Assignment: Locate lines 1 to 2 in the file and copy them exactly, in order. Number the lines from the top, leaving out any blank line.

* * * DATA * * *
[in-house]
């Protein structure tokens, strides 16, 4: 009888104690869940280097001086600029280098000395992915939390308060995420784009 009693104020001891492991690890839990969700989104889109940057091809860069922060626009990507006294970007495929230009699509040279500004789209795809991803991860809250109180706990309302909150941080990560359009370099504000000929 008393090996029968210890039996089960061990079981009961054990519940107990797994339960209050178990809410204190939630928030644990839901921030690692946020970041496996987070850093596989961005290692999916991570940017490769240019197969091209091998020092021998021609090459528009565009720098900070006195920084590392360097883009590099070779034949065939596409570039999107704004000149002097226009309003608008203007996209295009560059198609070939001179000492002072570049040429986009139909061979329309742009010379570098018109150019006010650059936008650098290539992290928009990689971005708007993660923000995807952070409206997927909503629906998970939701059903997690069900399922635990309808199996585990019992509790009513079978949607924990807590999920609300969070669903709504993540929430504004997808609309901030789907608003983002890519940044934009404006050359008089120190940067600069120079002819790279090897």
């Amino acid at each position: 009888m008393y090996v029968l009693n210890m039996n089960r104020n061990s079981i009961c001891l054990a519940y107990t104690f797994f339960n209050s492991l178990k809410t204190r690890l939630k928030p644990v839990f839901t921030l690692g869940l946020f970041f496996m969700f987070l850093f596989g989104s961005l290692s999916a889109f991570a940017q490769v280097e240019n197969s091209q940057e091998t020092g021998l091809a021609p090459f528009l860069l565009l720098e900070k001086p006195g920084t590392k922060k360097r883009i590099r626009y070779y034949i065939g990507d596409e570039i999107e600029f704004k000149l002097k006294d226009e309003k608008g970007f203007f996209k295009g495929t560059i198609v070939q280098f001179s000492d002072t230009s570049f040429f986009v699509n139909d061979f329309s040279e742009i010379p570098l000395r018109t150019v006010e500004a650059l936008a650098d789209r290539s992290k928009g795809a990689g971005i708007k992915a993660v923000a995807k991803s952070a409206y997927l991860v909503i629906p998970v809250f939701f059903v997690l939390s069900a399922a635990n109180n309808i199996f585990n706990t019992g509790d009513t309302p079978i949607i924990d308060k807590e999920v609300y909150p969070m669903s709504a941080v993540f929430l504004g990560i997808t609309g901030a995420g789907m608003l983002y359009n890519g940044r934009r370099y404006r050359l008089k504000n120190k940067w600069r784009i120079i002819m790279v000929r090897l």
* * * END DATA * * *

[in-house]
């Protein structure tokens, strides 16, 4: 009888104690869940280097001086600029280098000395992915939390308060995420784009 009693104020001891492991690890839990969700989104889109940057091809860069922060626009990507006294970007495929230009699509040279500004789209795809991803991860809250109180706990309302909150941080990560359009370099504000000929 008393090996029968210890039996089960061990079981009961054990519940107990797994339960209050178990809410204190939630928030644990839901921030690692946020970041496996987070850093596989961005290692999916991570940017490769240019197969091209091998020092021998021609090459528009565009720098900070006195920084590392360097883009590099070779034949065939596409570039999107704004000149002097226009309003608008203007996209295009560059198609070939001179000492002072570049040429986009139909061979329309742009010379570098018109150019006010650059936008650098290539992290928009990689971005708007993660923000995807952070409206997927909503629906998970939701059903997690069900399922635990309808199996585990019992509790009513079978949607924990807590999920609300969070669903709504993540929430504004997808609309901030789907608003983002890519940044934009404006050359008089120190940067600069120079002819790279090897």